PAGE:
Home U.S 'Tinfoil-hat-wearing tossers' blamed for low vaccine takeup in indigenous community Australia

'Tinfoil-hat-wearing tossers' blamed for low vaccine takeup in indigenous community Australia

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The Northern Territory’s Chief Minister has blamed ‘tinfoil-hat-wearing tossers’ for the dangerously low vaccination rates within the vulnerable indigenous community.

As much as three-quarters of the eligible children in Aboriginal communities in the territory are not fully vaccinated, according to government data.

Michael Gunner said the rates are so low because children are being fed misinformation from social media and the internet and said lives are at risk as the virus spreads through the regional areas.  

‘If anybody thinks we are going to be intimidated by tinfoil-hat wearing tossers sitting in their parents’ basements in Florida then you do not know us Territorians,’ he told The Australian.

As much as three-quarters of the eligible children in Aboriginal communities in the Northern Territory are not fully vaccinated, according to government data

As much as three-quarters of the eligible children in Aboriginal communities in the Northern Territory are not fully vaccinated, according to government data 

Indigenous residents from remote Aboriginal communities are being taken from their towns to the Howard Springs quarantine centre (pictured, health officials in Katherine)

Indigenous residents from remote Aboriginal communities are being taken from their towns to the Howard Springs quarantine centre (pictured, health officials in Katherine)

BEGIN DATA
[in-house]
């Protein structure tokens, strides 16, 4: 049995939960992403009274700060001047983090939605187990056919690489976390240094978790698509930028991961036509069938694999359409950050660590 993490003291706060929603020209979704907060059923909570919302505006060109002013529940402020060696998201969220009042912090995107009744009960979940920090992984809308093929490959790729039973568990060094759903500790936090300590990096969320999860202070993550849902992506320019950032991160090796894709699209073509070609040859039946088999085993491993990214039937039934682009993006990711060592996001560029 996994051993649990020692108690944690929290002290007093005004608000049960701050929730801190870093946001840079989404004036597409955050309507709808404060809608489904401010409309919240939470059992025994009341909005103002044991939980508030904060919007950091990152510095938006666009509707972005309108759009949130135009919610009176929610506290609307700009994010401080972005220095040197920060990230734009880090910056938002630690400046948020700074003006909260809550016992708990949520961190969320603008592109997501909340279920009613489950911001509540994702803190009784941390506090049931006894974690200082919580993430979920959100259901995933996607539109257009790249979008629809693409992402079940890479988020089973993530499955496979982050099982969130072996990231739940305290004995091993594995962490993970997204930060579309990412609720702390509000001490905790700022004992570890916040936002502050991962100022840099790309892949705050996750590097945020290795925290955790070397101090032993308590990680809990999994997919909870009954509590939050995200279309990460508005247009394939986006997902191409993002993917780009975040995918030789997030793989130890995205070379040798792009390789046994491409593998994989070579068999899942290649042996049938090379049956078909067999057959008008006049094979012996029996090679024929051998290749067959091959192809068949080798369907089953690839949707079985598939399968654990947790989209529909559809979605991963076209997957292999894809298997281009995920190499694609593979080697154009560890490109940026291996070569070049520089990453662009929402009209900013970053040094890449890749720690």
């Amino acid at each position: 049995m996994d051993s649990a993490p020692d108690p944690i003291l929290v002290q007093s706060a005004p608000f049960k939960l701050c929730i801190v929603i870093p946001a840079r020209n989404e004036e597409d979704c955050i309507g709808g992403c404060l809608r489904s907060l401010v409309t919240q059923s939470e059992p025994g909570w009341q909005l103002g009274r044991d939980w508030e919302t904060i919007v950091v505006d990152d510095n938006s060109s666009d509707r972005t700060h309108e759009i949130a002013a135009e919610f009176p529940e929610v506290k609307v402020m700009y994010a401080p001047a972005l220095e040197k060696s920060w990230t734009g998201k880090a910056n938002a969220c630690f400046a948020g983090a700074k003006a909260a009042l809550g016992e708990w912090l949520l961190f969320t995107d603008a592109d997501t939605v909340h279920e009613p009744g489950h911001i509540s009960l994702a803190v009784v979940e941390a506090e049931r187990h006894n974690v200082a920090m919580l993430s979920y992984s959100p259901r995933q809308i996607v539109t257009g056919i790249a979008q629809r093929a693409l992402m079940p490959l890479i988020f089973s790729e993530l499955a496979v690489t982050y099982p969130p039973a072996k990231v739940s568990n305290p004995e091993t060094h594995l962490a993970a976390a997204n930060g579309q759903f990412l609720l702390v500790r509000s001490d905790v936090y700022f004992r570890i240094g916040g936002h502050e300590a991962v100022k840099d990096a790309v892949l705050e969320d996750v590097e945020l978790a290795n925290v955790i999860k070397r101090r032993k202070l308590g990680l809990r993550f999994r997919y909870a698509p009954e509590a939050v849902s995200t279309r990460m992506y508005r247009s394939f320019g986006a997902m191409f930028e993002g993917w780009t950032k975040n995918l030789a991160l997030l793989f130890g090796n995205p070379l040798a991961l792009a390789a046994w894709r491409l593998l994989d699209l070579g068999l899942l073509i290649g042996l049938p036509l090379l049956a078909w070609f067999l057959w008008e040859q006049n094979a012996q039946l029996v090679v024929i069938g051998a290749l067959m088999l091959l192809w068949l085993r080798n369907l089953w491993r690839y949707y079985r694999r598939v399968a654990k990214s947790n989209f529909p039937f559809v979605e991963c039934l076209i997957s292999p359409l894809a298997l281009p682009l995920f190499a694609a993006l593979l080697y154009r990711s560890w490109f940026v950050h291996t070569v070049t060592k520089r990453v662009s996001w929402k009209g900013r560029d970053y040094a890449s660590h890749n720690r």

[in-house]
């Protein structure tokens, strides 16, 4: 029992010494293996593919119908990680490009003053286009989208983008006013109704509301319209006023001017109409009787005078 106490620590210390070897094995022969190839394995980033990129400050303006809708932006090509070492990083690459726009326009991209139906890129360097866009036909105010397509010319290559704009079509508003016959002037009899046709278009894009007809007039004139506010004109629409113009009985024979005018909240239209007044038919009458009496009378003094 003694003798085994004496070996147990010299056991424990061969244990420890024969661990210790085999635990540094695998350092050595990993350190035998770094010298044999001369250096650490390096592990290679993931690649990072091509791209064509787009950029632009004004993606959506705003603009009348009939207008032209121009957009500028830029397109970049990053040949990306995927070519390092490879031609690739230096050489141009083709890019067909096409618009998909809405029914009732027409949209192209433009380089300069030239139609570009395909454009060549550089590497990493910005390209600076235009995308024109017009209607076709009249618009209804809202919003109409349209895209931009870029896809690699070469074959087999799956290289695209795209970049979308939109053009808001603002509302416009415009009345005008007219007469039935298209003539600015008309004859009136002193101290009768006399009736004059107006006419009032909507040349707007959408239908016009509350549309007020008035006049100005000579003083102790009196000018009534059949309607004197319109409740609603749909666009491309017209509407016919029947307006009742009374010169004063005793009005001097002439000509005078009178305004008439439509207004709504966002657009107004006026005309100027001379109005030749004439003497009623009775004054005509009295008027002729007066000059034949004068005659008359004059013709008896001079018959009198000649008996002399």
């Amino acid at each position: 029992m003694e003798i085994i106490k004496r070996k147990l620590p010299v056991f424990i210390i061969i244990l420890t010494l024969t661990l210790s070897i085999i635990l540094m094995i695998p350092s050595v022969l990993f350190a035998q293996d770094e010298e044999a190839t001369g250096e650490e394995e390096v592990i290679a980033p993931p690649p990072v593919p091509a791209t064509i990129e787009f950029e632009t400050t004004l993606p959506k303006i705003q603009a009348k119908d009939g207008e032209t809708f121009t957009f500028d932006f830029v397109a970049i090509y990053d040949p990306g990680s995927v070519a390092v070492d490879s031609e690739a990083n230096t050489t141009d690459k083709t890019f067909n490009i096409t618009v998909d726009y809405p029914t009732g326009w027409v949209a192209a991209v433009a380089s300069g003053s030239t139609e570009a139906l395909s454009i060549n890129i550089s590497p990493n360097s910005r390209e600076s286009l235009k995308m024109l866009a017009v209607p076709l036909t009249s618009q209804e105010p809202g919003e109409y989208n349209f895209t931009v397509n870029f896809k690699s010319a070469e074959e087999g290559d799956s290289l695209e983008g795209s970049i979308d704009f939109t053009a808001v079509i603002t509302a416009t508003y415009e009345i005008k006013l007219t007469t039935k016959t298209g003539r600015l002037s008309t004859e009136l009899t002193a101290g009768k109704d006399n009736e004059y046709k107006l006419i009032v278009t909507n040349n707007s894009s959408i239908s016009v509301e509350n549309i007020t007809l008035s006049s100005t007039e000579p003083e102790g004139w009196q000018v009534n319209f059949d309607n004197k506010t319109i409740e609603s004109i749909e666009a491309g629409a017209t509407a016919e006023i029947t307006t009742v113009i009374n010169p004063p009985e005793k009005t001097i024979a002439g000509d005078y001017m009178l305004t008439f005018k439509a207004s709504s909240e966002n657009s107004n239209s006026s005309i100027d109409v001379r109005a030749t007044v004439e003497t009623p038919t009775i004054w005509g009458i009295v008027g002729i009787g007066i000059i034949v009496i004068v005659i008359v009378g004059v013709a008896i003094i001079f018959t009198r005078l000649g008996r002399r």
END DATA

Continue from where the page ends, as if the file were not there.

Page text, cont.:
In areas including Aputula, Willowra and Yuelamu only one child has received their first dose of the Covid vaccine and none have received both.

In Papunya just two out of 64 eligible children are fully vaccinated, while none of the 89 children in Yuedumu are double vaxxed.

However, 35 per cent of indigenous kids in the Top End are fully vaccinated.

Mr Gunner urged people not to listen to the lies spread by anti-vaxxers and encouraged everyone to protect themselves against the virus. 

‘I don’t want to go into their lies because that just gives them more oxygen, and their lies are dangerous,’ he said.

‘I urge people not to worry about the insane, unhinged stuff that’s spreading online and that’s overwhelmingly coming from people who don’t live here and know nothing about us … people who have nothing better to do but make up lies about us, because their own lives are so small and so sad.’

He said the misinformation was largely coming from the US, UK and Canada and said it was responsible for the ‘hesitancy’ emerging from these communities.

Mr Gunner urged people not to listen to the lies spread by anti-vaxxers and encouraged everyone to protect themselves against the virus

Mr Gunner urged people not to listen to the lies spread by anti-vaxxers and encouraged everyone to protect themselves against the virus